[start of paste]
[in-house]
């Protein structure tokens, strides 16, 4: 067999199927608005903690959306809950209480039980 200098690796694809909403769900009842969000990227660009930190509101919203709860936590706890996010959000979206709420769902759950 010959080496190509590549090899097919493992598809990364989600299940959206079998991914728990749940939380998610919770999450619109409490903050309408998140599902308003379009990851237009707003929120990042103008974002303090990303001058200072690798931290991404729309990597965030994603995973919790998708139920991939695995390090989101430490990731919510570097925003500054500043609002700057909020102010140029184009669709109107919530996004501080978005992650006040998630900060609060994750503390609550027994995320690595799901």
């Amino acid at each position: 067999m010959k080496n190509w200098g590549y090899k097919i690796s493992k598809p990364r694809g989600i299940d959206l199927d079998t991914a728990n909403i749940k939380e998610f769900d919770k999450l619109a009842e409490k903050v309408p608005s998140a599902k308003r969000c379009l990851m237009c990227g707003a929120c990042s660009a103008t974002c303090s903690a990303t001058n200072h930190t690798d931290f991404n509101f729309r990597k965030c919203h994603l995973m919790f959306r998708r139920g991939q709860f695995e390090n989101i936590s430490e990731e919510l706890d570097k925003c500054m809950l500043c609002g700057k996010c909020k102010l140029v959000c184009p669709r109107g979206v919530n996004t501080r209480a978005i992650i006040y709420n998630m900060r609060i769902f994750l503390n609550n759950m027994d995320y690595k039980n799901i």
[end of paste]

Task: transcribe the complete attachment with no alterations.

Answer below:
[in-house]
């Protein structure tokens, strides 16, 4: 067999199927608005903690959306809950209480039980 200098690796694809909403769900009842969000990227660009930190509101919203709860936590706890996010959000979206709420769902759950 010959080496190509590549090899097919493992598809990364989600299940959206079998991914728990749940939380998610919770999450619109409490903050309408998140599902308003379009990851237009707003929120990042103008974002303090990303001058200072690798931290991404729309990597965030994603995973919790998708139920991939695995390090989101430490990731919510570097925003500054500043609002700057909020102010140029184009669709109107919530996004501080978005992650006040998630900060609060994750503390609550027994995320690595799901």
């Amino acid at each position: 067999m010959k080496n190509w200098g590549y090899k097919i690796s493992k598809p990364r694809g989600i299940d959206l199927d079998t991914a728990n909403i749940k939380e998610f769900d919770k999450l619109a009842e409490k903050v309408p608005s998140a599902k308003r969000c379009l990851m237009c990227g707003a929120c990042s660009a103008t974002c303090s903690a990303t001058n200072h930190t690798d931290f991404n509101f729309r990597k965030c919203h994603l995973m919790f959306r998708r139920g991939q709860f695995e390090n989101i936590s430490e990731e919510l706890d570097k925003c500054m809950l500043c609002g700057k996010c909020k102010l140029v959000c184009p669709r109107g979206v919530n996004t501080r209480a978005i992650i006040y709420n998630m900060r609060i769902f994750l503390n609550n759950m027994d995320y690595k039980n799901i």